There’s No Place Like Home

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graphic © eminentlyquotable.com

“There’s no place like home.”

The saying “No place like home” is originally from the 1822 song written by John Howard Payne “Home! Sweet Home!” It’s also a famous quote from the 1939 adaptation of Frank L. Baum’s book “The Wizard of Oz”. Ever since, it has been used as a brief yet precise way of expressing special affinity for one’s home.

In 1972, the possible most widely spread photo in history was taken from outer space by an astronaut on board in Apollo 17. The image dubbed as “The Blue Marble” is the first photograph of the Earth’s spherical shape. Lunar module pilot Harrison Schmidt of Apollo 17 remarked “Even the first generation to settle on the Moon will think of the Earth as home.”

However, some experts have decided to call this era “Anthropocene” from the word “anthropo” which means “man” and “cene” for “new”. This suggests that the planet has been altered by human hands, making it less inhabitable for other organisms, and eventually for humans themselves. As Will Steffen, the head of Australia’s National University’s Climate Change Institute puts it, (It) will be another strong reminder to the general public that we are now having undeniable impacts on the environment at the scale of the planet as a whole, so much so that a new geological epoch has begun.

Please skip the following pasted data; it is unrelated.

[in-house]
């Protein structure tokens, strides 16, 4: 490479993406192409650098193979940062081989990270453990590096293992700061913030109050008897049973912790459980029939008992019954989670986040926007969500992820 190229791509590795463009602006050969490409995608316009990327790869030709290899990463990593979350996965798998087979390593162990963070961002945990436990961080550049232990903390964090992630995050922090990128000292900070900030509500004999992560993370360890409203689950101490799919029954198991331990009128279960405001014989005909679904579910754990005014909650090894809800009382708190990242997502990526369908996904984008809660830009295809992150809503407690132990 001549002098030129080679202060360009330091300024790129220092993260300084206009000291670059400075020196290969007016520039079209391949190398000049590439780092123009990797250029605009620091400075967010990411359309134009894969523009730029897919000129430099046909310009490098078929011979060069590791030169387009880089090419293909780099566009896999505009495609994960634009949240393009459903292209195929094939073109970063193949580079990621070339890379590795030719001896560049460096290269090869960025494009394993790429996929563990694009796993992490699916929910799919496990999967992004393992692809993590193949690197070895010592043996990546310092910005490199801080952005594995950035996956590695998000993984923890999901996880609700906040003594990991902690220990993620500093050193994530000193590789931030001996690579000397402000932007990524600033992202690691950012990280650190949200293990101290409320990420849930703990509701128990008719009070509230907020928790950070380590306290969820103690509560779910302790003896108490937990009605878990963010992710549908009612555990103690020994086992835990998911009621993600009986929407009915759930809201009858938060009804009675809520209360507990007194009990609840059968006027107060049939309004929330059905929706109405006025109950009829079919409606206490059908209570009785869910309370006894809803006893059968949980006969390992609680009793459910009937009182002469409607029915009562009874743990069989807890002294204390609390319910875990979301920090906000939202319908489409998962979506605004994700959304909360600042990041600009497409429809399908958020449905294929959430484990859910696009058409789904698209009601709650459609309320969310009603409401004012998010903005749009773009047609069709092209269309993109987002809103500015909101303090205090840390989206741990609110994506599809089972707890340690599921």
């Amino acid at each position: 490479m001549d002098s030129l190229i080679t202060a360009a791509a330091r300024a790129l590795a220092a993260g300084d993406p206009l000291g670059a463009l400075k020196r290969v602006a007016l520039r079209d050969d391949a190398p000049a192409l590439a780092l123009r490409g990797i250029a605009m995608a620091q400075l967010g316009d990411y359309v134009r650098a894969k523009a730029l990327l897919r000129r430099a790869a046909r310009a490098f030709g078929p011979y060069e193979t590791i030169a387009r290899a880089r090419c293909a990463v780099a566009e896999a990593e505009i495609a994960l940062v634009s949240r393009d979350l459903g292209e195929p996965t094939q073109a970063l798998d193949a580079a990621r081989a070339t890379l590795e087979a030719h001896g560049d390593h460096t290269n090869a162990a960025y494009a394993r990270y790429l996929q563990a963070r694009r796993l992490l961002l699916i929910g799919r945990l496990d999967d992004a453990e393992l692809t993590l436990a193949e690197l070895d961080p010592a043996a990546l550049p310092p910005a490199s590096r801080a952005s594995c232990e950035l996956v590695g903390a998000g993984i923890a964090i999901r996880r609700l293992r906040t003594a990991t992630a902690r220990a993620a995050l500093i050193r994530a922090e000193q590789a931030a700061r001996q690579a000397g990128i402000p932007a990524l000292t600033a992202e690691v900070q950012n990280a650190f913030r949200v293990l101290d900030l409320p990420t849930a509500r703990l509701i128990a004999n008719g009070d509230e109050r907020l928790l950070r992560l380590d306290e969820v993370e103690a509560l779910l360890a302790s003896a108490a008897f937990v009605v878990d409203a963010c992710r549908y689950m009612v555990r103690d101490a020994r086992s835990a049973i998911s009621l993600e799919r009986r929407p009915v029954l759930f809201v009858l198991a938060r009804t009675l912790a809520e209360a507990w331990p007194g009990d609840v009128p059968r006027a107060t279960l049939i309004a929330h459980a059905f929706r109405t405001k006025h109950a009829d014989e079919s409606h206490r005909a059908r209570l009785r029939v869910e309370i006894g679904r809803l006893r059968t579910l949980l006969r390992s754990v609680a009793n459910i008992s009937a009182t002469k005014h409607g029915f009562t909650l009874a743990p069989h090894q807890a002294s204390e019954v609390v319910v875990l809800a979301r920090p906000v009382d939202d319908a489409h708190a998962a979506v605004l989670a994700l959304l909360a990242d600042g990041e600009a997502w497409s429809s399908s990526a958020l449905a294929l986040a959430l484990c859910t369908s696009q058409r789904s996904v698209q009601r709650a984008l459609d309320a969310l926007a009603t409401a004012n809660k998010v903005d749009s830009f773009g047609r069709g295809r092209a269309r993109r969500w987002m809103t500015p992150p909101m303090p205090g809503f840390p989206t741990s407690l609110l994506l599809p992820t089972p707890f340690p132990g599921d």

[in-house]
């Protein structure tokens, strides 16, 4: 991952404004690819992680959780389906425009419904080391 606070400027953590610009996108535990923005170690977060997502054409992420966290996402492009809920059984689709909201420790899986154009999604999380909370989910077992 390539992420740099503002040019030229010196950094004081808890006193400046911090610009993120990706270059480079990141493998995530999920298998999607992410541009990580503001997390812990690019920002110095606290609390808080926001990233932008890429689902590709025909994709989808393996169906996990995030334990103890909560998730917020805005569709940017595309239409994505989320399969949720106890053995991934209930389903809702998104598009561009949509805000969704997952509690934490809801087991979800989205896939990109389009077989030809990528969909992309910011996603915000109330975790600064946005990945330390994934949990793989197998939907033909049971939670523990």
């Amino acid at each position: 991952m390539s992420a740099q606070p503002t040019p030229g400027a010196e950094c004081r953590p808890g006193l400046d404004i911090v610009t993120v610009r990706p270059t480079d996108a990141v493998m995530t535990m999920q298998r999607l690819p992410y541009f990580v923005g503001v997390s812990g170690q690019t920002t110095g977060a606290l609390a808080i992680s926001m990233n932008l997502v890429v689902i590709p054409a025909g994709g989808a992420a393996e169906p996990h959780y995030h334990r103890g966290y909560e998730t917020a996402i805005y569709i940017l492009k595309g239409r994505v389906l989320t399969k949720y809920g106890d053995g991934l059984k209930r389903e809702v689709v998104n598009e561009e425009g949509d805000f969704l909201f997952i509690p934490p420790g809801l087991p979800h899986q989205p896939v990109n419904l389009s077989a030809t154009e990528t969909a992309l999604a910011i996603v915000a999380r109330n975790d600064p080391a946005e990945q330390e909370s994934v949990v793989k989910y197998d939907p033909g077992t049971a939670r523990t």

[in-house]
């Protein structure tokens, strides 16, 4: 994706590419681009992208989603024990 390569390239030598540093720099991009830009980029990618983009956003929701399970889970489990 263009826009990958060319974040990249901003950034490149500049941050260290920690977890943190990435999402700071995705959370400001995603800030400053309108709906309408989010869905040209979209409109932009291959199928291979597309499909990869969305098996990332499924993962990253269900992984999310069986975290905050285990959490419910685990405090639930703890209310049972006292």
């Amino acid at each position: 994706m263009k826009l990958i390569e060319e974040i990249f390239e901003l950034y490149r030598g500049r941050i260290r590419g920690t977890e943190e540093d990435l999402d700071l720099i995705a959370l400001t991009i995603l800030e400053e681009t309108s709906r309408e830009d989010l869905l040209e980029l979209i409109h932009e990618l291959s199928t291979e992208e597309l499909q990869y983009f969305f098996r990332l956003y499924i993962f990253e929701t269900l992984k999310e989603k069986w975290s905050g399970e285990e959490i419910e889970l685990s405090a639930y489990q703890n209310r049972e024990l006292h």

In 1994 non-fiction book by Carl Sagan, he verbalised Earth’s incomparable value as mankind’s one and only place for survival: “The Earth is the only world known so far to harbor life. There is nowhere else, at least in the near future, to which our species could migrate. Visit, yes. Settle, not yet. Like it or not, for the moment the Earth is where we make our stand.”

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